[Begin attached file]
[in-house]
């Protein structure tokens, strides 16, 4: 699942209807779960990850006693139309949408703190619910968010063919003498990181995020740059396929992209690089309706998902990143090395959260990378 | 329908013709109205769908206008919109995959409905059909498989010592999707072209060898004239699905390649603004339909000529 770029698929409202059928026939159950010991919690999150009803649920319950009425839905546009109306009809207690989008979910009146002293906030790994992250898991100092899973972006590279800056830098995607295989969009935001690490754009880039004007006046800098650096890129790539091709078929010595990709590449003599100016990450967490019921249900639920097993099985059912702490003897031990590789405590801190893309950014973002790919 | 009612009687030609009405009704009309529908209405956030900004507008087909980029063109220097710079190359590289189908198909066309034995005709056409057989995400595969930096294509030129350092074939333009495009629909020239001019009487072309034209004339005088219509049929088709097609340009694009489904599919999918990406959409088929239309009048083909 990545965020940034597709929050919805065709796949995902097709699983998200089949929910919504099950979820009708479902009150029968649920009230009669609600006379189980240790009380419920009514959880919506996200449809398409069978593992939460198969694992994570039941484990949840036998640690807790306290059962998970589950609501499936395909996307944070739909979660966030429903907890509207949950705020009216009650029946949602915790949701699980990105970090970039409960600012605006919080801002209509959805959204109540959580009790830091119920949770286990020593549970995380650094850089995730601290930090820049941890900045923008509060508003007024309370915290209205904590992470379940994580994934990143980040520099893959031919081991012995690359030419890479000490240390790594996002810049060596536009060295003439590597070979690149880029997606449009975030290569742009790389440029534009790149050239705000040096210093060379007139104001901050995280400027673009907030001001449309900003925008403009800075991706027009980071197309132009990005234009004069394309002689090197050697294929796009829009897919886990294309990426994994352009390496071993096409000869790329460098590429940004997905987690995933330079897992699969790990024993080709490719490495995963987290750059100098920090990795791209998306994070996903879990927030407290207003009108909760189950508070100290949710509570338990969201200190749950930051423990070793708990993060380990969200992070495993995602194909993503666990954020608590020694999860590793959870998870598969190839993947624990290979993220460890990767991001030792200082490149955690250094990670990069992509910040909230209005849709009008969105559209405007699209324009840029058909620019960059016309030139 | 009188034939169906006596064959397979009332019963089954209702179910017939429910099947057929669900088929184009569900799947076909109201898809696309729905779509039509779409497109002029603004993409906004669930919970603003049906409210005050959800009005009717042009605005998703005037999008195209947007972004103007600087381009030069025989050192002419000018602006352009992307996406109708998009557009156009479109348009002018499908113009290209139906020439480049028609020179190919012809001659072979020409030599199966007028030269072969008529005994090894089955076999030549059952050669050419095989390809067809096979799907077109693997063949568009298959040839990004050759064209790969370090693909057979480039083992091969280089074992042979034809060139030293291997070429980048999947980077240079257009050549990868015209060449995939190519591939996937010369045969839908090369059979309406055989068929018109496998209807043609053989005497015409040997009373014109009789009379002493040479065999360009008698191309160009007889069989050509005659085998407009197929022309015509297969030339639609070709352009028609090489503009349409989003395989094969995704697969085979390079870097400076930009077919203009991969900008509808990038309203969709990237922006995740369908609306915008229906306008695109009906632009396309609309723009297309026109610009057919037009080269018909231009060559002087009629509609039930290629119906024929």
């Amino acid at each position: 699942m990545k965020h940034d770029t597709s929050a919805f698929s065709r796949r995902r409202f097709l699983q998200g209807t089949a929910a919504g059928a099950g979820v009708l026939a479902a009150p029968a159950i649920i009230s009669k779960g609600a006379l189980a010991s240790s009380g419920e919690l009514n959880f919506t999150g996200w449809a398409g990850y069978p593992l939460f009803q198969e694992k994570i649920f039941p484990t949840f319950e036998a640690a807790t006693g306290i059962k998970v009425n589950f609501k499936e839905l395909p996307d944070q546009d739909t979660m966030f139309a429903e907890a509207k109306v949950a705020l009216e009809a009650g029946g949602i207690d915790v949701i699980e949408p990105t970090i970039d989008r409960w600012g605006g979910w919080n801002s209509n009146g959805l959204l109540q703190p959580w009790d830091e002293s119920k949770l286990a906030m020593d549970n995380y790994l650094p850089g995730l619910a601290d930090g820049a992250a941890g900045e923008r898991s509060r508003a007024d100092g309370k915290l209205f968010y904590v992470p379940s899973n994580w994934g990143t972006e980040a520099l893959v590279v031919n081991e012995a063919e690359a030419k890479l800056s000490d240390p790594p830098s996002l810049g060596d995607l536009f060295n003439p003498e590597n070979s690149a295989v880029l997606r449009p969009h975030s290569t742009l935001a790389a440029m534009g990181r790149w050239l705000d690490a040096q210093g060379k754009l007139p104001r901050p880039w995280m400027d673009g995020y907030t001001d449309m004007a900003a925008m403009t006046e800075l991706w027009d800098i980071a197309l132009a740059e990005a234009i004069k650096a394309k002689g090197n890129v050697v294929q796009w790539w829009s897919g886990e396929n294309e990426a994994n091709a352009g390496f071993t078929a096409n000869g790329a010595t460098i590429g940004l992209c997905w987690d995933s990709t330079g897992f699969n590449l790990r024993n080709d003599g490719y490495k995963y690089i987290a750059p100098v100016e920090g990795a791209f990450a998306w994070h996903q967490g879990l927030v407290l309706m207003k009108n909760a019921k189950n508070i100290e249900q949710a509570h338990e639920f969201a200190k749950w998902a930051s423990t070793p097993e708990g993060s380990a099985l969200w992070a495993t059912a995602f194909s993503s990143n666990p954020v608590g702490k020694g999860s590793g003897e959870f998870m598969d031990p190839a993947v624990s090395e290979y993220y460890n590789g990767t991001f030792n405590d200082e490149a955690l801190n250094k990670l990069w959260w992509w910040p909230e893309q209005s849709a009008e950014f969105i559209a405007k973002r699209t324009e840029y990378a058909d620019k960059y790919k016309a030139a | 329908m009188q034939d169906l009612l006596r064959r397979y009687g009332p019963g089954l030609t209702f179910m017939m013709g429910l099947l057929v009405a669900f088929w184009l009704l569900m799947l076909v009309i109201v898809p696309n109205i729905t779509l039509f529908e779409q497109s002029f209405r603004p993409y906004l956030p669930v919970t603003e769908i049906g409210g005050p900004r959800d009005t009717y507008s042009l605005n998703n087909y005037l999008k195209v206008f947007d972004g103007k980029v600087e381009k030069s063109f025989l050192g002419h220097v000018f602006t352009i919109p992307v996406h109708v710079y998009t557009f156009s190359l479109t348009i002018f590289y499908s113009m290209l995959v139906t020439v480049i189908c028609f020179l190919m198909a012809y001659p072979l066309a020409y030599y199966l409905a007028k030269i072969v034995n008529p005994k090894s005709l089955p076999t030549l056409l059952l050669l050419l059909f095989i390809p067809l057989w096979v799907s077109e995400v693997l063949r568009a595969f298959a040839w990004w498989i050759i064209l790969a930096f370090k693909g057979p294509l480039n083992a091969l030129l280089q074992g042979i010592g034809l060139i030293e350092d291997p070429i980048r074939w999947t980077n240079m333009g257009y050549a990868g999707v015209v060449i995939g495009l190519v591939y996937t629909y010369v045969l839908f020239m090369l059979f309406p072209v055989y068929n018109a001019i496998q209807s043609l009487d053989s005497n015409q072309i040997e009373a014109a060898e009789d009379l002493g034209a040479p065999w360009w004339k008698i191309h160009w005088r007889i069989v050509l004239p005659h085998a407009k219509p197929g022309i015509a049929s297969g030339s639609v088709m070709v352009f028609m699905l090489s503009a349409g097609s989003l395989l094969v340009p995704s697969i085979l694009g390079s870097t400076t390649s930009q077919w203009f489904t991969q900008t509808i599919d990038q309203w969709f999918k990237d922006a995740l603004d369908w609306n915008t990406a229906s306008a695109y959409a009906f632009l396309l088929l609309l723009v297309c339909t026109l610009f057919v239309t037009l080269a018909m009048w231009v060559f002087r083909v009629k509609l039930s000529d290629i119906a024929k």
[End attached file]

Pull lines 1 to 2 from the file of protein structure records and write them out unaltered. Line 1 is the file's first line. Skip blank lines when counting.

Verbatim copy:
[in-house]
């Protein structure tokens, strides 16, 4: 699942209807779960990850006693139309949408703190619910968010063919003498990181995020740059396929992209690089309706998902990143090395959260990378 | 329908013709109205769908206008919109995959409905059909498989010592999707072209060898004239699905390649603004339909000529 770029698929409202059928026939159950010991919690999150009803649920319950009425839905546009109306009809207690989008979910009146002293906030790994992250898991100092899973972006590279800056830098995607295989969009935001690490754009880039004007006046800098650096890129790539091709078929010595990709590449003599100016990450967490019921249900639920097993099985059912702490003897031990590789405590801190893309950014973002790919 | 009612009687030609009405009704009309529908209405956030900004507008087909980029063109220097710079190359590289189908198909066309034995005709056409057989995400595969930096294509030129350092074939333009495009629909020239001019009487072309034209004339005088219509049929088709097609340009694009489904599919999918990406959409088929239309009048083909 990545965020940034597709929050919805065709796949995902097709699983998200089949929910919504099950979820009708479902009150029968649920009230009669609600006379189980240790009380419920009514959880919506996200449809398409069978593992939460198969694992994570039941484990949840036998640690807790306290059962998970589950609501499936395909996307944070739909979660966030429903907890509207949950705020009216009650029946949602915790949701699980990105970090970039409960600012605006919080801002209509959805959204109540959580009790830091119920949770286990020593549970995380650094850089995730601290930090820049941890900045923008509060508003007024309370915290209205904590992470379940994580994934990143980040520099893959031919081991012995690359030419890479000490240390790594996002810049060596536009060295003439590597070979690149880029997606449009975030290569742009790389440029534009790149050239705000040096210093060379007139104001901050995280400027673009907030001001449309900003925008403009800075991706027009980071197309132009990005234009004069394309002689090197050697294929796009829009897919886990294309990426994994352009390496071993096409000869790329460098590429940004997905987690995933330079897992699969790990024993080709490719490495995963987290750059100098920090990795791209998306994070996903879990927030407290207003009108909760189950508070100290949710509570338990969201200190749950930051423990070793708990993060380990969200992070495993995602194909993503666990954020608590020694999860590793959870998870598969190839993947624990290979993220460890990767991001030792200082490149955690250094990670990069992509910040909230209005849709009008969105559209405007699209324009840029058909620019960059016309030139 | 009188034939169906006596064959397979009332019963089954209702179910017939429910099947057929669900088929184009569900799947076909109201898809696309729905779509039509779409497109002029603004993409906004669930919970603003049906409210005050959800009005009717042009605005998703005037999008195209947007972004103007600087381009030069025989050192002419000018602006352009992307996406109708998009557009156009479109348009002018499908113009290209139906020439480049028609020179190919012809001659072979020409030599199966007028030269072969008529005994090894089955076999030549059952050669050419095989390809067809096979799907077109693997063949568009298959040839990004050759064209790969370090693909057979480039083992091969280089074992042979034809060139030293291997070429980048999947980077240079257009050549990868015209060449995939190519591939996937010369045969839908090369059979309406055989068929018109496998209807043609053989005497015409040997009373014109009789009379002493040479065999360009008698191309160009007889069989050509005659085998407009197929022309015509297969030339639609070709352009028609090489503009349409989003395989094969995704697969085979390079870097400076930009077919203009991969900008509808990038309203969709990237922006995740369908609306915008229906306008695109009906632009396309609309723009297309026109610009057919037009080269018909231009060559002087009629509609039930290629119906024929």